My Big Fat New York City Book Reading


by Mike Palecek

… A while back, in the Bush days and the Iraq war days, the post-911 days, very bad old days, I wrote “The American Dream,” a novel, to try to stop war and tell the truth about what really happened on Sept. 11, 2001.

And then I borrowed a bunch of money, scheduled about 80 book tour stops all around the country and took off in an old Honda Accord with bumper stickers that said “Impeach Bush” and something else that I can’t remember.

Well, I wrote a column a day while on the road and Tony Sutton of Cold Type Magazine published them, in volumes I & II, because it took me two years to complete the tour.

May 5, 2007

“I don’t care if it rains or freezes, long as I got my plastic Jesus, ridin’ on the dashboard of my car.”
– Cool Hand Luke

NEW YORK CITY — If I can make it here. I’ll make it anywhere.

I got skunked Friday night at Bluestockings Books in New York City.
Oh, well.

Right now I’m sitting in Everything Goes Books & Cafe in Staten Island. It’s Saturday afternoon. A beautiful day.

Did I tell you?

I was in Rochester, New York on Thursday, then drove down to NYC for my evening debacle on the Lower East Side.

I don’t think I told you.

I crossed myself about a hundred times and then drove into New York City in the brown Honda yesterday afternoon.

That car, if it were a person, deserves most of the credit for me getting this far on this trip. What heart that old soul has, seven thousand miles already, 170,000-plus all told.

Actually drove into the city, through the city, down the Palisades Parkway, the FDR, across the Williamsburg Bridge, into Brooklyn. I was going under the train, on the street.

It reminded me of some movies, maybe “Finding Nemo,” maybe “The French Connection.”

And I think about Jimmy Breslin, going all-effing around these freaking neighborhoods, with his tie loose, his shirttail out, his hair stickin’ out every-friggin’-way, a pad in one hand, pen in the other, walking fast, headed to his desk to punch out literature on a real typewriter, with two fingers, on deadline.

I got lost and stopped to ask for directions, twice.

The people were extra nice. I kind of knew they would be. Ruth and Sam and Emily and I had been to New York over New Year’s. We saw “Hairspray” and walked around Times Square for four days. The people in the city were nice. The cab driver talked to us about Queens and Harlem and the bridges we passed as we stared out the windows trying to take it all in.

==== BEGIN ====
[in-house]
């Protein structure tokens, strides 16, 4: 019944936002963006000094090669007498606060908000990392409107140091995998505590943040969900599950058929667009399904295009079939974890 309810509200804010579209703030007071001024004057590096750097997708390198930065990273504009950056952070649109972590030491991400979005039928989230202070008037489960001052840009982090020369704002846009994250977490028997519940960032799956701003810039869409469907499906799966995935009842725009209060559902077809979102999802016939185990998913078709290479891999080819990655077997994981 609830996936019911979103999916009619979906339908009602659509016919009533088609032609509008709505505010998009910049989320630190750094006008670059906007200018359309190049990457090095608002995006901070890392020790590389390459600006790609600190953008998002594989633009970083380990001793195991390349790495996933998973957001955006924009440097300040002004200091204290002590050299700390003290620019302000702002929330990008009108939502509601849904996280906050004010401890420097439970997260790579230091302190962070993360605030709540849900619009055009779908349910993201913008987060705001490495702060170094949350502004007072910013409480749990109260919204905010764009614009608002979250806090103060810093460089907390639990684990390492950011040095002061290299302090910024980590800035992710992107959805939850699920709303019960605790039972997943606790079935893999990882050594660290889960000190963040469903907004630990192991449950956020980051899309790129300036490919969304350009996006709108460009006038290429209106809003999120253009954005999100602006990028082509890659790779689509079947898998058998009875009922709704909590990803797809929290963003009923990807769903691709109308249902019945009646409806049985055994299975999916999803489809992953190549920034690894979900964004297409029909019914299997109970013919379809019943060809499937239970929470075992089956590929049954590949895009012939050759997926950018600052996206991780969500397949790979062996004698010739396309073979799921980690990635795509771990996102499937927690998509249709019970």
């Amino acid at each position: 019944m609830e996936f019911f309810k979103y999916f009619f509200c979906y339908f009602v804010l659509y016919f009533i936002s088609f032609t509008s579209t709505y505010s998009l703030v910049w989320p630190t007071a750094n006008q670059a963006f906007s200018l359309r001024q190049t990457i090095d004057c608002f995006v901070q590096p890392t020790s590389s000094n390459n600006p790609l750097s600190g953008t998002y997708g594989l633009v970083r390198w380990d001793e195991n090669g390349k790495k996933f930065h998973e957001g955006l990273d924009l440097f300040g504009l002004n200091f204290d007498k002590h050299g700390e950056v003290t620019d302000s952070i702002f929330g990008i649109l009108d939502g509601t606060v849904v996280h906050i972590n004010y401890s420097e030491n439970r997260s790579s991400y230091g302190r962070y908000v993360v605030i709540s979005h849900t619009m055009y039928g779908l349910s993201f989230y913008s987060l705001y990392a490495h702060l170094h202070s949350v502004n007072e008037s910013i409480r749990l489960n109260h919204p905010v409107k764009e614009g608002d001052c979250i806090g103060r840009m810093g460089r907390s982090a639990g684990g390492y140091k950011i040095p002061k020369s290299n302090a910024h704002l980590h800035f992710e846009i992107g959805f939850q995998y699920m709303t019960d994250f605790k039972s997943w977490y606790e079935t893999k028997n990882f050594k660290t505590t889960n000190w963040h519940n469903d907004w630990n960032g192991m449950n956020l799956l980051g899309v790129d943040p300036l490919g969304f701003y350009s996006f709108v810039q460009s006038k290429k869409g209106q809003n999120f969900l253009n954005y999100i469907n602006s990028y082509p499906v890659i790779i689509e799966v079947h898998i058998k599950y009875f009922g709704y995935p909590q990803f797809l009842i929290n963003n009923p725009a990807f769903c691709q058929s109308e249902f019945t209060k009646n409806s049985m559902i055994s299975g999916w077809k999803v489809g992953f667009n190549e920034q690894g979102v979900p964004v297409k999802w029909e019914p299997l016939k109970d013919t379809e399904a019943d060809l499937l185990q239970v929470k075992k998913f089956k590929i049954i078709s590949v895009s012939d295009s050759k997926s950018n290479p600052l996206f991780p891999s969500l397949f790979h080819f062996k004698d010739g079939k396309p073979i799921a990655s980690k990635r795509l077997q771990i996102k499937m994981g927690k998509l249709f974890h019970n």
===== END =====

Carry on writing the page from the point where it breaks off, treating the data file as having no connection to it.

And the New York drivers were not the eleven-headed monsters the folks in Rochester had told me about.

I made it to Jim Fleming’s place in Brooklyn.

Jim lives there with his wife, Lewanne Jones, in an old warehouse building. It’s huge. It used to be a publishing house, back in the 1800s. I think he said McLaughlin House.

McLaughlin House published children’s books, then moved to board games when that became more profitable. One of their games was a puzzle called “Chopped Up Niggers.” Then they either moved somewhere else or they got real jobs, I dunno.

Anyway, Jim and Lewanne moved in about twenty-five years ago and live in this huge loft with walls made out of books and a view of Manhattan, the Brooklyn Bridge, the Hudson River.

For about the first hour when you walk into this place you just say “Wow” about one million times.

Jim is a small press publisher, Autonomedia. He is originally from Clear Lake, Iowa, not so far east of where I live now in Sheldon, Iowa.

Lewanne does research work for documentary films. She worked on the PBS “Eyes on the Prize” series, and also “Fahrenheit 911”. Her name is on the credits. She is working now on something about the life of George H.W. Bush.

On Sept. 11, 2001 Jim watched the burning buildings out his living room window. Their son was in a school about a block from the burning buildings.

You know the first time you drive into anywhere it’s like, I LOVE this effing place. And then after you meet some people, do some things, maybe you change your mind. Maybe you don’t and you stay twenty-five years.

Well, me driving into Brooklyn on this sunny day in May, it’s like, “It’s A Beautiful Day In The Neighborhood!”

There are Hasidic Jewish people all over, and I can see that some of them live in these huge high-rise buildings, and there is the neighborhood grocery store, and there is a Mom with her kids and the grandpa.

And I’m pumping my brake, down-shifting, looking here and there, searching for Big Bird and Elmo.

That’s just me. I like Sesame Street. I like the Barney show. You know why? Because I remember watching those shows with Sam and Emily when they were young. They’ve outgrown them. Doesn’t appear that I have. That was pretty cool. I was so worried about driving into New York City and then it was fine.

Jim accompanied me to my reading over on Allen Street. He and Lewanne moved into their neighborhood when it was much more dangerous than it is now. Now it is dangerous because they are being forced out by a raise in rent.

On one of the pillars in the kitchen there are height marks for their kids Ryder and Bronwyn, up, up, up. Now those kids are in college.

Jim moved here from Iowa to be with this wonderful woman and it worked.

Well, down at Bluestockings they set up all these effing chairs and I want to say, no, maybe don’t do that.

I talk to Jacob because he has read my T-shirt: “No Seriously, Why Did We Invade Iraq?”

He is a young man with a blond mohawk. He shows me the anarchist “A” he has etched permanently into his left forearm. I ask him if he is glad he did it. He says, yes. His eyes say, I dunno.